Elsewhere, India has taken quiet strides in green energy and has already emerged as the third biggest installer of solar energy systems. That, coupled with the app-led services, including taxi and autorickshaw services has led to paradigm shifts in the way people shop, commute, or lead their daily lives. 

Such non-conventional businesses have created jobs in sizeable numbers, albeit jobs that are low-end and low-paid. Thus, these are in no way comparable to the sort of jobs that a manufacturing boom can create such as they did in China or Korea. There lies the crux, really. If India wants to create jobs that can ease the pressure on its overcrowded and less productive farm sector and its burgeoning population of youth (the average age of an Indian was 29 compared to 37 in China; and 65% of Indians are below the age of 35), it will have to count on massive doses of investment in sectors that create jobs in millions. Will that become a reality? India’s policy makers have to look for an answer.

Breathtaking Rise of Adani’s Fortunes

In the upper echelons of India’s corporate world, there have always been instances of competitive rivalry. In the early decades after Independence, the Tatas and Birlas were often pitted against each other, sometimes when it came to getting big contracts or licences or at other times when it came to acquiring other companies. The intense corporate rivalry between the late founder of the Reliance group, Dhirubhai Ambani and Bombay Dyeing’s Nusli Wadia provided fodder for many a business journalist in the 1990s. 

More recently it is a rivalry of a different kind that has pitted Dhirubhai’s son, Mukesh Ambani, 65, against another industrialist, Gautam Adani, 60. According to a recent column in Business Standard by Bloomberg’s Andy Mukherjee, “Adani, the world’s sixth-richest person, has added almost $30 billion to his wealth this year, more than any other billionaire. His net worth of $106 billion is only about half of Tesla Inc. co-founder Elon Musk’s, but $10 billion more than Ambani’s.”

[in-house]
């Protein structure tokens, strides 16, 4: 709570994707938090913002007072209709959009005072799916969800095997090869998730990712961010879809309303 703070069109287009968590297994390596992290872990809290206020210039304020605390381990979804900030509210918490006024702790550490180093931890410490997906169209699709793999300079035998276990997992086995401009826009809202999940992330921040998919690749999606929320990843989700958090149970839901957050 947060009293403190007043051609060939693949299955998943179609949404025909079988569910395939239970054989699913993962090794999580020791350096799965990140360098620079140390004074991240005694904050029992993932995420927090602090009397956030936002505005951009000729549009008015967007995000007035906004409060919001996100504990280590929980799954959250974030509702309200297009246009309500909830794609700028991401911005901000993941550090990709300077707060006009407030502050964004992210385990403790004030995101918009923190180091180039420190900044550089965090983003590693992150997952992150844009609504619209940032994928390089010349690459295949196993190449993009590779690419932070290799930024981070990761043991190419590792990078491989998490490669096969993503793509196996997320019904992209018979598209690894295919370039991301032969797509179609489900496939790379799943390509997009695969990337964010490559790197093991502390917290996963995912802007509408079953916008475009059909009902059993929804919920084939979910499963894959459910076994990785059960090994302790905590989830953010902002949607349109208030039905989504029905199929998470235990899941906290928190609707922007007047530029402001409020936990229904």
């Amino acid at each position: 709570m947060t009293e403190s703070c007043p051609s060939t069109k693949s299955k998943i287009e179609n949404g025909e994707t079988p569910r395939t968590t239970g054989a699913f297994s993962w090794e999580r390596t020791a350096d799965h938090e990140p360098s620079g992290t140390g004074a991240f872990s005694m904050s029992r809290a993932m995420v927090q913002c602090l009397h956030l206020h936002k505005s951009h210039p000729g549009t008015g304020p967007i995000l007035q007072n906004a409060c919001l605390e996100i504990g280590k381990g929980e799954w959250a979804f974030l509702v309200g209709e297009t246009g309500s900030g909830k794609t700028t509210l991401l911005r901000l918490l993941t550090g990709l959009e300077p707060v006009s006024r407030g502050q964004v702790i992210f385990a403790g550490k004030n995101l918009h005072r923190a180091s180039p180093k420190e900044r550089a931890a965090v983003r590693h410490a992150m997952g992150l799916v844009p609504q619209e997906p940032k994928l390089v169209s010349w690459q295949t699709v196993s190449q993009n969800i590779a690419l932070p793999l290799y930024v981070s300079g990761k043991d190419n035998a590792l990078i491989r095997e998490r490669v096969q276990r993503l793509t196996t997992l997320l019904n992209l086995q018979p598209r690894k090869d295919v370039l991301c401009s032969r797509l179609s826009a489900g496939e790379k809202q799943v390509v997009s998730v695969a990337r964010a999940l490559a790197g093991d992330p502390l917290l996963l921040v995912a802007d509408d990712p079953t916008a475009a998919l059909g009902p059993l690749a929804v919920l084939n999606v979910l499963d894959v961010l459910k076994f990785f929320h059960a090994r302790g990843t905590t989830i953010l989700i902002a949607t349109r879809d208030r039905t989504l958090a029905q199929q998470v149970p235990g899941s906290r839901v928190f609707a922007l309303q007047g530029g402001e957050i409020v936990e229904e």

Adani’s rise has been breathtaking. Started around 30 years ago, his group based in Ahmedabad has interests across a sprawling range of businesses–power, ports, roads, construction, green energy, and food products to mention just a few. A few weeks back, Adani bought a majority stake in two of India’s biggest cement companies, ACC and Ambuja Cement. 

Adani has been embroiled in controversy too. Some years ago, when he got the permission to mine coal in Australia, activists opposed the move and, for a while, it seemed that the deal would get scuttled. But as of last December, his project, which includes mining and a rail system, seemed to be back on track.

Many link Adani’s rise to his close proximity with Prime Minister Narendra Modi, with whom he has had a rapport since Modi was chief minister of Gujarat. Others speculate about how Adani manages to raise huge amounts of funds to finance his rapidfire acquisitions. But the fact is that in India’s corporate scene, he is the man in the spotlight, outshining all the other big names.